Friday, June 10, 2016

The New Traditionalism of David Brooks

In a recent essay in The New York Times, David Brooks calls for a new culture war.  And he's got a compelling vision.

In a world that's ripping itself to shreds over issues that come to feel ridiculous, no matter which side you're on, his vision is refreshing.  He says, "The larger culture itself needs to be revived in four distinct ways: We need to be more communal in an age that’s overly individualistic; we need to be more morally minded in an age that’s overly utilitarian; we need to be more spiritually literate in an age that’s overly materialistic; and we need to be more emotionally intelligent in an age that is overly cognitive."

He calls us to create a new traditionalism, a mindset that would remind us that there's more to us than our mindset or our physical selves.  He uses the word "soul."  He says, "If public life were truly infused with the sense that people have souls, we would educate young people to have vocations and not just careers. We would comfortably tell them that sex is a fusion of loving souls and not just a physical act. We’d celebrate marriage as a covenantal bond. We’d understand that citizenship is a covenant, too, and we have a duty to feel connected to those who disagree with us."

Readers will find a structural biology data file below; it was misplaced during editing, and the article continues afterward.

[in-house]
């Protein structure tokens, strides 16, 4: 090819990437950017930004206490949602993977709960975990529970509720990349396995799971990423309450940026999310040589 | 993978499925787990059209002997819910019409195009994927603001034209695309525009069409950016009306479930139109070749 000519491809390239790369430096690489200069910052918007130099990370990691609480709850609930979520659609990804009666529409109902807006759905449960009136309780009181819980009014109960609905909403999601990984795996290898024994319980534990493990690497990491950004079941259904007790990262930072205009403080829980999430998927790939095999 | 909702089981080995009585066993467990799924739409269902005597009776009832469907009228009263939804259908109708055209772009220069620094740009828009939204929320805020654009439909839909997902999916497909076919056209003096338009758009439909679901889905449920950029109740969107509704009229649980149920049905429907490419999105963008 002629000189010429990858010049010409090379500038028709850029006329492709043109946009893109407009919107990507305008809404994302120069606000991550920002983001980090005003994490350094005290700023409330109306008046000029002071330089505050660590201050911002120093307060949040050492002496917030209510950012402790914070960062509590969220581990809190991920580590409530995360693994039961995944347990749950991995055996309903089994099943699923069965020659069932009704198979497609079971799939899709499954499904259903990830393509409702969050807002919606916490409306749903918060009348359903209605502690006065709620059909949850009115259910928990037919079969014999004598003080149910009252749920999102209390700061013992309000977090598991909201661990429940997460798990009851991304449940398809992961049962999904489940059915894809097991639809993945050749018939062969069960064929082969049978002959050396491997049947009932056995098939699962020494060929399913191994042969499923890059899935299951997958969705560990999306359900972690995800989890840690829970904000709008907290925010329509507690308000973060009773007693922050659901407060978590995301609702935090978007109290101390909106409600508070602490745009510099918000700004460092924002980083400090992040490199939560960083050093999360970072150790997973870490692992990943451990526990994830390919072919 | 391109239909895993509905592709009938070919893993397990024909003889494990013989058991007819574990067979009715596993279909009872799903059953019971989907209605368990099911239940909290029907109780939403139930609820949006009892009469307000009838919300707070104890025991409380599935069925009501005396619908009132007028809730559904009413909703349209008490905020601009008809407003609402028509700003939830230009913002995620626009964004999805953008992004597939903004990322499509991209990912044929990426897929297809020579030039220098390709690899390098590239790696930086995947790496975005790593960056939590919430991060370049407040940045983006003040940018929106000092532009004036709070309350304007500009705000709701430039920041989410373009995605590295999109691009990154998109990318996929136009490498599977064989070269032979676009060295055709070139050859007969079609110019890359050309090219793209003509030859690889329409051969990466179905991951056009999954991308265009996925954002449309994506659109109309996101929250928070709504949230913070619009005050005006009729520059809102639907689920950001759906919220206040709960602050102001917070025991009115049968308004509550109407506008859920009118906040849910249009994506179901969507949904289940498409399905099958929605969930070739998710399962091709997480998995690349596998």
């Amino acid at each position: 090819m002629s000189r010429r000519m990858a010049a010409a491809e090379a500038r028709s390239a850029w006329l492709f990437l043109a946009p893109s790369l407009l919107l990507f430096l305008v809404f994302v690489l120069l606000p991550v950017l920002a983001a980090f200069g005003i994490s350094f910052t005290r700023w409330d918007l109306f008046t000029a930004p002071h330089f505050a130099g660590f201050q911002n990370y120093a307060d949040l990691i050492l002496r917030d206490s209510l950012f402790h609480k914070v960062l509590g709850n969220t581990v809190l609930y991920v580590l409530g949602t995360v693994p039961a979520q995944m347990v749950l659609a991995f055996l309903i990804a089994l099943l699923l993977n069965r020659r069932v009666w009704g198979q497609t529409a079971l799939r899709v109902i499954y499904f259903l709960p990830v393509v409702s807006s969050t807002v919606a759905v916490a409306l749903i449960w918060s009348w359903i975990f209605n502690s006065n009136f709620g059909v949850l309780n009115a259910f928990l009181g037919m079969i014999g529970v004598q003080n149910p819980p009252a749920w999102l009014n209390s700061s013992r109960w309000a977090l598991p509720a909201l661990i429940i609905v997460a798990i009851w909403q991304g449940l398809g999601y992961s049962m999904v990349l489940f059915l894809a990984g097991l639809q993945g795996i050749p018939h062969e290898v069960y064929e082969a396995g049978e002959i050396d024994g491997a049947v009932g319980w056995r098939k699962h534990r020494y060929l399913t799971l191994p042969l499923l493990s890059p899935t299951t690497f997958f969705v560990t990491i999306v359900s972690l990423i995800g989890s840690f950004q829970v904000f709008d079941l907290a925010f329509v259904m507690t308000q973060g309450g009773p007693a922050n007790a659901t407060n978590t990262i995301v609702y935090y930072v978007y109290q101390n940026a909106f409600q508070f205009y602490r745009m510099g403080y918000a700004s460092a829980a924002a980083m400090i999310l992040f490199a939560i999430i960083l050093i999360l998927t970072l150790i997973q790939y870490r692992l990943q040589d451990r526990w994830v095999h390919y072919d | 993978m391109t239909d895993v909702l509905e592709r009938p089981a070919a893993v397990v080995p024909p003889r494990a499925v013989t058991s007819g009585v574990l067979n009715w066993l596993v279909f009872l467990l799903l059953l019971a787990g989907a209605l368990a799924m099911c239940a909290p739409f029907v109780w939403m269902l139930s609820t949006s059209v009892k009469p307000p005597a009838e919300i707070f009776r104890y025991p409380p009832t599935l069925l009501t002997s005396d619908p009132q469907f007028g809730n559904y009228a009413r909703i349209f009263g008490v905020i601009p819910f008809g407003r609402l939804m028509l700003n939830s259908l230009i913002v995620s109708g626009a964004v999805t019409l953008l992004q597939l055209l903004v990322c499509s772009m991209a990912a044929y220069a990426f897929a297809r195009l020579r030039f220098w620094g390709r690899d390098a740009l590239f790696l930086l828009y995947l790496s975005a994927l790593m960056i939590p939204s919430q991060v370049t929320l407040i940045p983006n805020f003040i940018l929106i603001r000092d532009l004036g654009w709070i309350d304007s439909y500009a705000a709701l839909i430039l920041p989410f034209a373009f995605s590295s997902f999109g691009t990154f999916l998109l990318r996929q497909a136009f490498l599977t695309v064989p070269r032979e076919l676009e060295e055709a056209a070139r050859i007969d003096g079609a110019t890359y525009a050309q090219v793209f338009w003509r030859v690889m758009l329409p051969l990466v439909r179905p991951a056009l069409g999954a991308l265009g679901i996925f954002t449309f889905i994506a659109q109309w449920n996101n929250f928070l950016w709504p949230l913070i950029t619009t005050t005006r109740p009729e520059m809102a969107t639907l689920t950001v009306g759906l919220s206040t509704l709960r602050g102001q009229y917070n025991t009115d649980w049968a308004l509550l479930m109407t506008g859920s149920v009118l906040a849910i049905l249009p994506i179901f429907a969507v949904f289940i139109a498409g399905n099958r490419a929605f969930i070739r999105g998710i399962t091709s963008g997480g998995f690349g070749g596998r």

He reminds us that the stakes are high:  "The soul can be elevated and degraded at every second, even when you’re alone not hurting anybody. Each thought or act etches a new line into the core piece of oneself."

This is true of individuals and true of governments.  If we believed in that truth, we'd be making very different decisions these days.

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